Active daylighting is a system of collecting sunlight using a mechanical device to increase the efficiency of light collection for a given lighting purpose. Active daylighting systems are different from passive daylighting systems in that passive systems are stationary and do not actively follow or track the sun.[1]

Types of active daylighting control systemsEdit

There are two types of active daylighting control systems: 'closed loop' solar tracking, and 'open loop' solar tracking systems.

Closed loop systems track the sun by relying on a set of lenses or sensors with a limited field of view, directed at the sun, and are fully illuminated by sunlight at all times. As the sun moves, it begins to shade one or more sensors, which the system detect and activates motors or actuators to move the device back into a position where all sensors are once again equally illuminated.[2]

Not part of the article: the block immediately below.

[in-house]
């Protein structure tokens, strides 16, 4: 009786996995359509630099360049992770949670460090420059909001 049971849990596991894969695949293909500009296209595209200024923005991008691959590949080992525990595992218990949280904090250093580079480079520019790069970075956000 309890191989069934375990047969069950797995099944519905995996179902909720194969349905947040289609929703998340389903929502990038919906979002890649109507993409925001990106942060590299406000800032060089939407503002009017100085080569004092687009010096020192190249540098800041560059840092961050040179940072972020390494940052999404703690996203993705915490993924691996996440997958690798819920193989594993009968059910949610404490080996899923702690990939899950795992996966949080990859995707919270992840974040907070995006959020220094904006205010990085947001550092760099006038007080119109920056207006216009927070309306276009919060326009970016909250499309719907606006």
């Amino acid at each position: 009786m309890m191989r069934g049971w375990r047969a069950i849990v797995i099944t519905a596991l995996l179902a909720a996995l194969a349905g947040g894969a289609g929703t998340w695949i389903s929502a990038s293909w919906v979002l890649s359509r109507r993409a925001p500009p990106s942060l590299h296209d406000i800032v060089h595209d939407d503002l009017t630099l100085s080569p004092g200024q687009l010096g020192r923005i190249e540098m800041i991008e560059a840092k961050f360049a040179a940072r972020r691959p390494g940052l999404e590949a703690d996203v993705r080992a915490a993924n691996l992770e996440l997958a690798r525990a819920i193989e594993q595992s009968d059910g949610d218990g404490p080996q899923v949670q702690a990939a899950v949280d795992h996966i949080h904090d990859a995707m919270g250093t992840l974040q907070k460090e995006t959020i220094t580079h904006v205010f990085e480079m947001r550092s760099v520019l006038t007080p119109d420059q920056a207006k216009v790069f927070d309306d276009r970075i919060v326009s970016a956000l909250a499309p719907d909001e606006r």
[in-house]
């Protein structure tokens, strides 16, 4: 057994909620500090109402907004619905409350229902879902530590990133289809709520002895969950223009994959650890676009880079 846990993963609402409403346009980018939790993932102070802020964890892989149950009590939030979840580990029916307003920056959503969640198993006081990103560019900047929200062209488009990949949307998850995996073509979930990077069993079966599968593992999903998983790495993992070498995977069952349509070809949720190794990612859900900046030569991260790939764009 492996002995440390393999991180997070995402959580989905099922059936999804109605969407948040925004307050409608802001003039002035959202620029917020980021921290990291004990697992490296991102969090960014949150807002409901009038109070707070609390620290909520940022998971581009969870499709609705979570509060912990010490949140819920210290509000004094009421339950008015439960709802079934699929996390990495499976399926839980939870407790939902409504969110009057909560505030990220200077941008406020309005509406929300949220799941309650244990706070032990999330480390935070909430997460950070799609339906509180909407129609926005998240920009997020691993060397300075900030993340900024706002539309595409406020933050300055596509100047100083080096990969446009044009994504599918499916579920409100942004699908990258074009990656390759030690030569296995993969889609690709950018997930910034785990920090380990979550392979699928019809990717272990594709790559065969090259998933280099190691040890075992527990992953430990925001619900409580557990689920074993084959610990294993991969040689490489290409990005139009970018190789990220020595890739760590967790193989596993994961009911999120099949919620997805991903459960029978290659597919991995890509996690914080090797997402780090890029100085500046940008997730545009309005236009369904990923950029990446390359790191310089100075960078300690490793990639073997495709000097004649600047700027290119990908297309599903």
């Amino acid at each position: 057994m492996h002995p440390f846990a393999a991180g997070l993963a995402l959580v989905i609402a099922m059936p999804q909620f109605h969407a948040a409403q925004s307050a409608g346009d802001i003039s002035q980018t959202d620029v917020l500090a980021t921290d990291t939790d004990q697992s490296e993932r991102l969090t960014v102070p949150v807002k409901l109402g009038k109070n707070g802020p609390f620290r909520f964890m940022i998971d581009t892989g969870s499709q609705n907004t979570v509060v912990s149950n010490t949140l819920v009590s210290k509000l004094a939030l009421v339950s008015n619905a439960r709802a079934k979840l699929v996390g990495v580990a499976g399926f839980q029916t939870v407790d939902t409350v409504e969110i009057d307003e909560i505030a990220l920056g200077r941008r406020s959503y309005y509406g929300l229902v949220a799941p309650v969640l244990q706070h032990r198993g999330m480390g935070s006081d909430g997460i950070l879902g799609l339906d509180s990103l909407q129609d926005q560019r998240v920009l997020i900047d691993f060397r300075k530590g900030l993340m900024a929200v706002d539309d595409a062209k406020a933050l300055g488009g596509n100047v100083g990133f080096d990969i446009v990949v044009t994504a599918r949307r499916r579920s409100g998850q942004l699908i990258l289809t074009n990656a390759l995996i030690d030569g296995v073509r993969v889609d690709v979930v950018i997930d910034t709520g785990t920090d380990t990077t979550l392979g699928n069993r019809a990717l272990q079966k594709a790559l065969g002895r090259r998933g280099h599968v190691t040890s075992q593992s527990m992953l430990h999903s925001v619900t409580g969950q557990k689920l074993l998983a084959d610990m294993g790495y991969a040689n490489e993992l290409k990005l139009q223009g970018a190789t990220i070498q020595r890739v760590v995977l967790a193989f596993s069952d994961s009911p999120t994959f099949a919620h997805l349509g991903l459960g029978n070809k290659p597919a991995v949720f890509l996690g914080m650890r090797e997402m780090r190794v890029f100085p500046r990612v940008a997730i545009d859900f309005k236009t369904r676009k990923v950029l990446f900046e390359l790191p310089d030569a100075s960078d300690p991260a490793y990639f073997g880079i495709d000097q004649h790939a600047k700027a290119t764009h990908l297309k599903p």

Open loop systems track the sun without physically following the sun via sensors (although sensors may be used for calibration). These systems typically employ electronic logic which controls device motors or actuators to follow the sun based on a mathematical formula. This formula is typically a pre-programmed sun path chart, detailing where the sun will be at a given latitude and at a given date and time for each day.

See alsoEdit


  1. Active Daylighting retrieved 9 February 2009
  2. A new strategy for EUCLIDES subdegree solar tracking
This page uses Creative Commons CC-BY-SA licensed content from Active daylighting on Wikipedia (view authors).

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